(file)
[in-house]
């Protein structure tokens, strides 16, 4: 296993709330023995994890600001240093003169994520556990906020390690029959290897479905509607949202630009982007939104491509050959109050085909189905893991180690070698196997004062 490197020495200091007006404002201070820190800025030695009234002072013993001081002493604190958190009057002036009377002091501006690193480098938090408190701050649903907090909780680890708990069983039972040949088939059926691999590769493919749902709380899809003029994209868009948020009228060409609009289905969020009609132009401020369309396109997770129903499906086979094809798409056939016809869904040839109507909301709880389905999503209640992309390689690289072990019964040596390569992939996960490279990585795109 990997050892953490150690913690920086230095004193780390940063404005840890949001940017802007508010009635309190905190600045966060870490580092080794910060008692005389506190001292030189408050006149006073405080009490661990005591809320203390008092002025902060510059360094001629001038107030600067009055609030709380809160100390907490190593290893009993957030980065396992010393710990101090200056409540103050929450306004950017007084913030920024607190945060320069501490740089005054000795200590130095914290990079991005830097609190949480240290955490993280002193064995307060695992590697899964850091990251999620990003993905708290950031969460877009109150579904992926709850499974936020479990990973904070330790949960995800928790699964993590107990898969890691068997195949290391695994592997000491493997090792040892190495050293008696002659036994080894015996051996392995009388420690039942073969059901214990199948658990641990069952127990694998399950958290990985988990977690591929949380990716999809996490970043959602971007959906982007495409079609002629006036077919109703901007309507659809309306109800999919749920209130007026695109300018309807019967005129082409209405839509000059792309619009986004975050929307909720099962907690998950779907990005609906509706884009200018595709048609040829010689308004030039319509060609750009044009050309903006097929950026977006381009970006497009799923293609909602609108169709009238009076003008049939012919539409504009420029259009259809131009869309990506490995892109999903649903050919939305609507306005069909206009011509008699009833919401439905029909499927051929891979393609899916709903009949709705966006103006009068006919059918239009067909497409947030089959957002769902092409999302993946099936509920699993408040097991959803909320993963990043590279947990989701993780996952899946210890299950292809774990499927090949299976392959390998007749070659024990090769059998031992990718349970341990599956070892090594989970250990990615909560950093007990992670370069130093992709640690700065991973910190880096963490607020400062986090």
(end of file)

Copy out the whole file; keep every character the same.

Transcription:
[in-house]
């Protein structure tokens, strides 16, 4: 296993709330023995994890600001240093003169994520556990906020390690029959290897479905509607949202630009982007939104491509050959109050085909189905893991180690070698196997004062 490197020495200091007006404002201070820190800025030695009234002072013993001081002493604190958190009057002036009377002091501006690193480098938090408190701050649903907090909780680890708990069983039972040949088939059926691999590769493919749902709380899809003029994209868009948020009228060409609009289905969020009609132009401020369309396109997770129903499906086979094809798409056939016809869904040839109507909301709880389905999503209640992309390689690289072990019964040596390569992939996960490279990585795109 990997050892953490150690913690920086230095004193780390940063404005840890949001940017802007508010009635309190905190600045966060870490580092080794910060008692005389506190001292030189408050006149006073405080009490661990005591809320203390008092002025902060510059360094001629001038107030600067009055609030709380809160100390907490190593290893009993957030980065396992010393710990101090200056409540103050929450306004950017007084913030920024607190945060320069501490740089005054000795200590130095914290990079991005830097609190949480240290955490993280002193064995307060695992590697899964850091990251999620990003993905708290950031969460877009109150579904992926709850499974936020479990990973904070330790949960995800928790699964993590107990898969890691068997195949290391695994592997000491493997090792040892190495050293008696002659036994080894015996051996392995009388420690039942073969059901214990199948658990641990069952127990694998399950958290990985988990977690591929949380990716999809996490970043959602971007959906982007495409079609002629006036077919109703901007309507659809309306109800999919749920209130007026695109300018309807019967005129082409209405839509000059792309619009986004975050929307909720099962907690998950779907990005609906509706884009200018595709048609040829010689308004030039319509060609750009044009050309903006097929950026977006381009970006497009799923293609909602609108169709009238009076003008049939012919539409504009420029259009259809131009869309990506490995892109999903649903050919939305609507306005069909206009011509008699009833919401439905029909499927051929891979393609899916709903009949709705966006103006009068006919059918239009067909497409947030089959957002769902092409999302993946099936509920699993408040097991959803909320993963990043590279947990989701993780996952899946210890299950292809774990499927090949299976392959390998007749070659024990090769059998031992990718349970341990599956070892090594989970250990990615909560950093007990992670370069130093992709640690700065991973910190880096963490607020400062986090």